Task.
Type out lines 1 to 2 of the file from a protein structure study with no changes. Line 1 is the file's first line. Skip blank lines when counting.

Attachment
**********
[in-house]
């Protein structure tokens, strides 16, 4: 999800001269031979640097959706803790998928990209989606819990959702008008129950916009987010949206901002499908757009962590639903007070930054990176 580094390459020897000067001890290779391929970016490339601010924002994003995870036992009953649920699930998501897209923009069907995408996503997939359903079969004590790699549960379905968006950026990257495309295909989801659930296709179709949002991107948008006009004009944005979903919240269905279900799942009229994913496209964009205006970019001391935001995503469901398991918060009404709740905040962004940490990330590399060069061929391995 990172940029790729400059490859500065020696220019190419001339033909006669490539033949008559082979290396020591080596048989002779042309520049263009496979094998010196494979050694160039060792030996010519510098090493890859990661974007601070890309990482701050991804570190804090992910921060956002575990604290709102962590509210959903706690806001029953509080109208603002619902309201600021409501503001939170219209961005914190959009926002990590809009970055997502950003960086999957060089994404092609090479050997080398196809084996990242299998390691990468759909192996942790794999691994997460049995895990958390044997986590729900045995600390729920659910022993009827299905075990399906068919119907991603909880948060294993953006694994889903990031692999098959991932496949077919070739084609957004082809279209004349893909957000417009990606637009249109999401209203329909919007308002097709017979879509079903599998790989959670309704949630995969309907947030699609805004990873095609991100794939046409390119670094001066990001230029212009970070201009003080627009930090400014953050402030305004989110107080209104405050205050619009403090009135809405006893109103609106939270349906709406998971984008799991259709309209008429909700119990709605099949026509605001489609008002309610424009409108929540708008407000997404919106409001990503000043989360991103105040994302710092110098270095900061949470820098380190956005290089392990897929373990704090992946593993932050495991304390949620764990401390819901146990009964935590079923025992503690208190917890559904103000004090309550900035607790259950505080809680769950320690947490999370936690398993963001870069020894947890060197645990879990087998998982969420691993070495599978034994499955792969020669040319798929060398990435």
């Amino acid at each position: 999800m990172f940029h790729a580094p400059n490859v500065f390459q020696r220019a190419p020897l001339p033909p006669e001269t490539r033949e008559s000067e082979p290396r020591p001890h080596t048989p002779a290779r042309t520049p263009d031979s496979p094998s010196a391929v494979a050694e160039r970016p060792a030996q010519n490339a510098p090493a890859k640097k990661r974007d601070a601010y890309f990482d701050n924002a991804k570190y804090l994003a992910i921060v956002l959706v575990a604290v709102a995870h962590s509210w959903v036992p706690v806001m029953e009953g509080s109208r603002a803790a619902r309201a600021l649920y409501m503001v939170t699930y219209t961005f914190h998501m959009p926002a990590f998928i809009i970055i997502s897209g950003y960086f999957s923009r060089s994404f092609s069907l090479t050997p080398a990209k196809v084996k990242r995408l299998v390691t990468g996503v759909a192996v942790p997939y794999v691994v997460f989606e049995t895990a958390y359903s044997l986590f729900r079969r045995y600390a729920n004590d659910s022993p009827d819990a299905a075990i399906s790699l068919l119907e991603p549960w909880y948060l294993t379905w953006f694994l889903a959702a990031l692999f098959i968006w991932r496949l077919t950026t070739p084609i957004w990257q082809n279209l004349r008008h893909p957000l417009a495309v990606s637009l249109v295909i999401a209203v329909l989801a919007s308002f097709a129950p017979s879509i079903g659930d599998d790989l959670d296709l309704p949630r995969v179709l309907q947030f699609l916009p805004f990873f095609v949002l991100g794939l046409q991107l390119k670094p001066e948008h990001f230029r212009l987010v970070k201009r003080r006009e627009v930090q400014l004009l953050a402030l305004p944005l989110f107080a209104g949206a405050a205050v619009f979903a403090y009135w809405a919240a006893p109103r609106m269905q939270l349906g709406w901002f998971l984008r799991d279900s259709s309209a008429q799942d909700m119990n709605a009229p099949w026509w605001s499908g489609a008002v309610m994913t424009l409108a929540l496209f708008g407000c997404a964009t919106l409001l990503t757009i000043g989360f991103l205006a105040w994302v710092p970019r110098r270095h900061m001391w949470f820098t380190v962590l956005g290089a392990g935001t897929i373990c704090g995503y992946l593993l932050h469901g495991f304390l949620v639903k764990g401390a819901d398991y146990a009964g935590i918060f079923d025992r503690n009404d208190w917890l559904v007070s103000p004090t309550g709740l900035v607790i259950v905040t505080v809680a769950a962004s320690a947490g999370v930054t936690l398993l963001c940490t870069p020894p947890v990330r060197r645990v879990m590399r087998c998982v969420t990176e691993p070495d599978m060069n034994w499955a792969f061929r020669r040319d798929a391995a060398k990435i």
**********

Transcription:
[in-house]
């Protein structure tokens, strides 16, 4: 999800001269031979640097959706803790998928990209989606819990959702008008129950916009987010949206901002499908757009962590639903007070930054990176 580094390459020897000067001890290779391929970016490339601010924002994003995870036992009953649920699930998501897209923009069907995408996503997939359903079969004590790699549960379905968006950026990257495309295909989801659930296709179709949002991107948008006009004009944005979903919240269905279900799942009229994913496209964009205006970019001391935001995503469901398991918060009404709740905040962004940490990330590399060069061929391995 990172940029790729400059490859500065020696220019190419001339033909006669490539033949008559082979290396020591080596048989002779042309520049263009496979094998010196494979050694160039060792030996010519510098090493890859990661974007601070890309990482701050991804570190804090992910921060956002575990604290709102962590509210959903706690806001029953509080109208603002619902309201600021409501503001939170219209961005914190959009926002990590809009970055997502950003960086999957060089994404092609090479050997080398196809084996990242299998390691990468759909192996942790794999691994997460049995895990958390044997986590729900045995600390729920659910022993009827299905075990399906068919119907991603909880948060294993953006694994889903990031692999098959991932496949077919070739084609957004082809279209004349893909957000417009990606637009249109999401209203329909919007308002097709017979879509079903599998790989959670309704949630995969309907947030699609805004990873095609991100794939046409390119670094001066990001230029212009970070201009003080627009930090400014953050402030305004989110107080209104405050205050619009403090009135809405006893109103609106939270349906709406998971984008799991259709309209008429909700119990709605099949026509605001489609008002309610424009409108929540708008407000997404919106409001990503000043989360991103105040994302710092110098270095900061949470820098380190956005290089392990897929373990704090992946593993932050495991304390949620764990401390819901146990009964935590079923025992503690208190917890559904103000004090309550900035607790259950505080809680769950320690947490999370936690398993963001870069020894947890060197645990879990087998998982969420691993070495599978034994499955792969020669040319798929060398990435």